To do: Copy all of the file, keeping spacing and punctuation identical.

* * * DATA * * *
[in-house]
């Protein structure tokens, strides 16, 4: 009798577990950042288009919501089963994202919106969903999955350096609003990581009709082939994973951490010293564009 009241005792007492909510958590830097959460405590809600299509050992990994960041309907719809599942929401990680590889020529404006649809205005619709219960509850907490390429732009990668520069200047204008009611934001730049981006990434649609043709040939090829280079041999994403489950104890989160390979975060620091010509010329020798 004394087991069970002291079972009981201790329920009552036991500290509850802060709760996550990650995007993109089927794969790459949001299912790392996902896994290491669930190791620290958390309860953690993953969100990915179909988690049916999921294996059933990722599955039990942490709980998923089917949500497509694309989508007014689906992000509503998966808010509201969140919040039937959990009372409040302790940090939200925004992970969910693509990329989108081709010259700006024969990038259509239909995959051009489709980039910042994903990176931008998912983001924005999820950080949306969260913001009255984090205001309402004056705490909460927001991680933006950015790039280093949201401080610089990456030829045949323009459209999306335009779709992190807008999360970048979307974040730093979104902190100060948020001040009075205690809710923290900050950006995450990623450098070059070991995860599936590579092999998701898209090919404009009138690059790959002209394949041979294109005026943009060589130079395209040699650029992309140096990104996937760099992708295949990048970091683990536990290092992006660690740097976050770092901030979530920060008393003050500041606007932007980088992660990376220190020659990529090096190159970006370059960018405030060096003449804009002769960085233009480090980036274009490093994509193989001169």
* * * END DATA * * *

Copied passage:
[in-house]
């Protein structure tokens, strides 16, 4: 009798577990950042288009919501089963994202919106969903999955350096609003990581009709082939994973951490010293564009 009241005792007492909510958590830097959460405590809600299509050992990994960041309907719809599942929401990680590889020529404006649809205005619709219960509850907490390429732009990668520069200047204008009611934001730049981006990434649609043709040939090829280079041999994403489950104890989160390979975060620091010509010329020798 004394087991069970002291079972009981201790329920009552036991500290509850802060709760996550990650995007993109089927794969790459949001299912790392996902896994290491669930190791620290958390309860953690993953969100990915179909988690049916999921294996059933990722599955039990942490709980998923089917949500497509694309989508007014689906992000509503998966808010509201969140919040039937959990009372409040302790940090939200925004992970969910693509990329989108081709010259700006024969990038259509239909995959051009489709980039910042994903990176931008998912983001924005999820950080949306969260913001009255984090205001309402004056705490909460927001991680933006950015790039280093949201401080610089990456030829045949323009459209999306335009779709992190807008999360970048979307974040730093979104902190100060948020001040009075205690809710923290900050950006995450990623450098070059070991995860599936590579092999998701898209090919404009009138690059790959002209394949041979294109005026943009060589130079395209040699650029992309140096990104996937760099992708295949990048970091683990536990290092992006660690740097976050770092901030979530920060008393003050500041606007932007980088992660990376220190020659990529090096190159970006370059960018405030060096003449804009002769960085233009480090980036274009490093994509193989001169």